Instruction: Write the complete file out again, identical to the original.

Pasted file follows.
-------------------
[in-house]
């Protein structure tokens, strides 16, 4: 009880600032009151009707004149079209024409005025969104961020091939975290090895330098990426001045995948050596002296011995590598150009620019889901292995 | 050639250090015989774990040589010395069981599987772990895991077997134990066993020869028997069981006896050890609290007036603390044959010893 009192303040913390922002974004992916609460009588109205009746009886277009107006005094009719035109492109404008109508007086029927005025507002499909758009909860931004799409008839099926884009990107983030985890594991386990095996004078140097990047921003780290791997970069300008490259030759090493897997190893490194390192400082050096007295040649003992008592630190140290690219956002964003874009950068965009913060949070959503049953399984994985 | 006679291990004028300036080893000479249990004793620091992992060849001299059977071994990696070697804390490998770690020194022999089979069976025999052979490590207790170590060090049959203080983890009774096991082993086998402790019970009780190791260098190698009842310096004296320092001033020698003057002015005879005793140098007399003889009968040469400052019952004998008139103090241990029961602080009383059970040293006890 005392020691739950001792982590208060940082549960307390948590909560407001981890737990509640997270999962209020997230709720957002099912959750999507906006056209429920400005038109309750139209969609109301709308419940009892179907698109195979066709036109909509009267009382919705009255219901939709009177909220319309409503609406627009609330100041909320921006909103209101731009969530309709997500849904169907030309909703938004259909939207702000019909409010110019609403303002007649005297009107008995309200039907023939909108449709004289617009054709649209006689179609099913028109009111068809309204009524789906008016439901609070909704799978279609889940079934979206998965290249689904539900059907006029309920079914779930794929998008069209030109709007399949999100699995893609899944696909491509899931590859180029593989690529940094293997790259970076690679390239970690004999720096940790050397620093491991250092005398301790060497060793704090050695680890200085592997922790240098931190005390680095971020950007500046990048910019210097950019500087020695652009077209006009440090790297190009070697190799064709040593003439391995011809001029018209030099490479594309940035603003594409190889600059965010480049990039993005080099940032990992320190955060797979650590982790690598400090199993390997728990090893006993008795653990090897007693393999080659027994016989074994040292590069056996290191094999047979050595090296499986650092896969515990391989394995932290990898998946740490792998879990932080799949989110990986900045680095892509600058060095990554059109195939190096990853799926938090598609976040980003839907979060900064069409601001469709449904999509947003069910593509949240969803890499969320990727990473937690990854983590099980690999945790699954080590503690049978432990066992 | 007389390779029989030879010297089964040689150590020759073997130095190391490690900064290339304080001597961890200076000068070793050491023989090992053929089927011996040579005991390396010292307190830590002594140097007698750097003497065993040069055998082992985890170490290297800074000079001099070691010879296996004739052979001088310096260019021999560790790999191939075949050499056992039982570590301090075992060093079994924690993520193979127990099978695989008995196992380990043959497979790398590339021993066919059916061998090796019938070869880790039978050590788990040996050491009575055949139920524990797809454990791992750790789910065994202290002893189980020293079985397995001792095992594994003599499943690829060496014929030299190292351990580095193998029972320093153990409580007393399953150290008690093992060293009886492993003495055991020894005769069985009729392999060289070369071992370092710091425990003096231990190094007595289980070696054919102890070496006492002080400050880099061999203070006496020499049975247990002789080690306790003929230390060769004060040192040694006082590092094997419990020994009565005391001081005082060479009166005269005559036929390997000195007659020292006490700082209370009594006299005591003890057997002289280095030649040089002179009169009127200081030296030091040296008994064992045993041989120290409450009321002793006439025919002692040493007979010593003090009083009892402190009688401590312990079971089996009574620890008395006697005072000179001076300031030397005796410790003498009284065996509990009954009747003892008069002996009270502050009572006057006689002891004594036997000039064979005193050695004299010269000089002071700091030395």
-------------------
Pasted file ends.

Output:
[in-house]
């Protein structure tokens, strides 16, 4: 009880600032009151009707004149079209024409005025969104961020091939975290090895330098990426001045995948050596002296011995590598150009620019889901292995 | 050639250090015989774990040589010395069981599987772990895991077997134990066993020869028997069981006896050890609290007036603390044959010893 009192303040913390922002974004992916609460009588109205009746009886277009107006005094009719035109492109404008109508007086029927005025507002499909758009909860931004799409008839099926884009990107983030985890594991386990095996004078140097990047921003780290791997970069300008490259030759090493897997190893490194390192400082050096007295040649003992008592630190140290690219956002964003874009950068965009913060949070959503049953399984994985 | 006679291990004028300036080893000479249990004793620091992992060849001299059977071994990696070697804390490998770690020194022999089979069976025999052979490590207790170590060090049959203080983890009774096991082993086998402790019970009780190791260098190698009842310096004296320092001033020698003057002015005879005793140098007399003889009968040469400052019952004998008139103090241990029961602080009383059970040293006890 005392020691739950001792982590208060940082549960307390948590909560407001981890737990509640997270999962209020997230709720957002099912959750999507906006056209429920400005038109309750139209969609109301709308419940009892179907698109195979066709036109909509009267009382919705009255219901939709009177909220319309409503609406627009609330100041909320921006909103209101731009969530309709997500849904169907030309909703938004259909939207702000019909409010110019609403303002007649005297009107008995309200039907023939909108449709004289617009054709649209006689179609099913028109009111068809309204009524789906008016439901609070909704799978279609889940079934979206998965290249689904539900059907006029309920079914779930794929998008069209030109709007399949999100699995893609899944696909491509899931590859180029593989690529940094293997790259970076690679390239970690004999720096940790050397620093491991250092005398301790060497060793704090050695680890200085592997922790240098931190005390680095971020950007500046990048910019210097950019500087020695652009077209006009440090790297190009070697190799064709040593003439391995011809001029018209030099490479594309940035603003594409190889600059965010480049990039993005080099940032990992320190955060797979650590982790690598400090199993390997728990090893006993008795653990090897007693393999080659027994016989074994040292590069056996290191094999047979050595090296499986650092896969515990391989394995932290990898998946740490792998879990932080799949989110990986900045680095892509600058060095990554059109195939190096990853799926938090598609976040980003839907979060900064069409601001469709449904999509947003069910593509949240969803890499969320990727990473937690990854983590099980690999945790699954080590503690049978432990066992 | 007389390779029989030879010297089964040689150590020759073997130095190391490690900064290339304080001597961890200076000068070793050491023989090992053929089927011996040579005991390396010292307190830590002594140097007698750097003497065993040069055998082992985890170490290297800074000079001099070691010879296996004739052979001088310096260019021999560790790999191939075949050499056992039982570590301090075992060093079994924690993520193979127990099978695989008995196992380990043959497979790398590339021993066919059916061998090796019938070869880790039978050590788990040996050491009575055949139920524990797809454990791992750790789910065994202290002893189980020293079985397995001792095992594994003599499943690829060496014929030299190292351990580095193998029972320093153990409580007393399953150290008690093992060293009886492993003495055991020894005769069985009729392999060289070369071992370092710091425990003096231990190094007595289980070696054919102890070496006492002080400050880099061999203070006496020499049975247990002789080690306790003929230390060769004060040192040694006082590092094997419990020994009565005391001081005082060479009166005269005559036929390997000195007659020292006490700082209370009594006299005591003890057997002289280095030649040089002179009169009127200081030296030091040296008994064992045993041989120290409450009321002793006439025919002692040493007979010593003090009083009892402190009688401590312990079971089996009574620890008395006697005072000179001076300031030397005796410790003498009284065996509990009954009747003892008069002996009270502050009572006057006689002891004594036997000039064979005193050695004299010269000089002071700091030395």